German Lessons from the Very Beginning
“We shouldn’t just watch, we should do something ourselves.” This was the resolution that ALTANA’s Management Board made when refugees flocked to Germany at the end of the summer in 2015, and employees in the company, too, started discussing how integration could be achieved. Those responsible at ALTANA all agreed that the key lies in the German language. Only by learning German can the refugees communicate with others in their new country and get a foothold in the labor market.
Via Aktion Deutschland Hilft e.V., an alliance of German aid organizations, ALTANA announced it was donating 250,000 euros to help fund a project to this end. The coalition’s member organizations were invited to submit proposals for suitable language programs. In the end, Malteser Werke won the day with an innovative concept called “German lessons from the very beginning.” They also scored points with their experiences integrating refugees. Back in January 2016, German classes began for the first 100 students in the Malteser facility in Hamm, North Rhine-Westphalia.
On behalf of the German federal states, Malteser Werke supervises ten central refugee accommodation facilities across the country. The refugees usually live there for up to six months after being registered, until they are officially granted asylum and placed in municipalities. Only subsequently is it actually possible for many to take a German course. Which means lost time for the newcomers, much of which they spend waiting.
“The core of our concept is to offer refugees German lessons starting on their very first day in Germany,” says Anja Müller, the manager of the project at Malteser Werke. “The first question that many ask when they arrive is: ‘Can we learn German here?’”
So ALTANA’s donation came at just the right time. Initially, the company is financing qualified German teachers for one year at six Malteser facilities in North Rhine-Westphalia and in the city of Voerde, in the vicinity of the company’s headquarters in Wesel. The money is also used to equip the classrooms, to prepare course material, and to scientifically evaluate the pilot project.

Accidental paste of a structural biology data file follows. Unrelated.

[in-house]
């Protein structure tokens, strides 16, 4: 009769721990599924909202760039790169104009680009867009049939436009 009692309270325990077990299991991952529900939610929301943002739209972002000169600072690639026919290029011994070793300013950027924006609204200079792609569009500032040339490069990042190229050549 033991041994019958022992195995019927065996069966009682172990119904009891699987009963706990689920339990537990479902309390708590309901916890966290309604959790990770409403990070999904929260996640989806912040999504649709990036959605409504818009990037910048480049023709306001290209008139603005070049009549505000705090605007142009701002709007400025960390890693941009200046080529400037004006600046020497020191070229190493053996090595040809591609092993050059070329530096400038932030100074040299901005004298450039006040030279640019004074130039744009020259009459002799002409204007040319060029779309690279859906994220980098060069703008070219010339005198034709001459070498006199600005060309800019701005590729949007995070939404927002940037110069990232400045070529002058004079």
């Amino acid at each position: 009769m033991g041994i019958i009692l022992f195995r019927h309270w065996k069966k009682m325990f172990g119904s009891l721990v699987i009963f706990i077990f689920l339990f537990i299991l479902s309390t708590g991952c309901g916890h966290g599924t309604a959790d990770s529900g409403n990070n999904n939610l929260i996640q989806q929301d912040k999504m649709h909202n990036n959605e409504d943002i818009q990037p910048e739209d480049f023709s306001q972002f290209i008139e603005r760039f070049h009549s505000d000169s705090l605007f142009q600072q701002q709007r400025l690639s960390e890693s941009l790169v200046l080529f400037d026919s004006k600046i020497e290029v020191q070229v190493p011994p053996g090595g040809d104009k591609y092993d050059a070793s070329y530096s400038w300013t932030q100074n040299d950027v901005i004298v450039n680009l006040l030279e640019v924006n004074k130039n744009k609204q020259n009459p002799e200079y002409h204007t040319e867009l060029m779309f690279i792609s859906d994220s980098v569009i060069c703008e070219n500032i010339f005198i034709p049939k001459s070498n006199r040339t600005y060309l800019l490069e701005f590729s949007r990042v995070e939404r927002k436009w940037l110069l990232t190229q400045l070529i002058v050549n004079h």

In their planning, Anja Müller and her team had to take many variables into account. Their students not only come from different countries and have different educational backgrounds. In addition, it is uncertain how long they will remain in the facility and thus in the class. Against this backdrop, the Malteser Werke developed something completely new: The classes are offered in modules with increasing levels of difficulty. Four 90-minute lessons are given five days a week. The subject matter is geared to the participants’ living environment. “We asked people at the facilities what is important in daily human interaction,” explains Anja Müller. Thus, incidental yet important content found its way into the class materials, including the particularities of German can deposits.
Although participation in the courses is voluntary, the classrooms are bursting at the seams: Around 600 students come to class each day. At the end of the first year, some 100,000 people will have acquired the basic language skills they need to lead a self-determined life in Germany. In the facilities, German is replacing English increasingly as the language spoken with others. The residents are gaining confidence and making contact with Germans outside of their accommodation for the first time, for instance, when they go shopping. Anja Müller is delighted about the program’s success: “In some communities, people were understandably worried in the beginning about who was coming. Today our fosterlings are part of everyday life.”
As the project coordinator, Anja Müller orchestrates the Malteser Werke’s language program and organizes the work of the language teachers and volunteer assistants. Müller, who studied cultural anthropology, sees the success of her activities every day. She is convinced that the German lessons boost the refugees’ confidence and encourage them to make contact with their new home country. The refugees’ eagerness to learn and their gratitude touch her time and time again. But she still has one great wish: “We need more generous donators like ALTANA. Then we could do so much more.”
GERMAN LESSONS FROM THE VERY BEGINNING
ALTANA donated 250,000 euros to Malteser Werke to fund its qualified German classes for refugees. Learning German is the key to their becoming integrated in both society and the labor market. The language concept, geared to rapid learning success, has the potential to become the standard in the preliminary refugee reception centers. The first participants have already received the recognized A1 language certificate. The project, which is supported and evaluated scientifically, benefits around 100,000 refugees in Malteser facilities.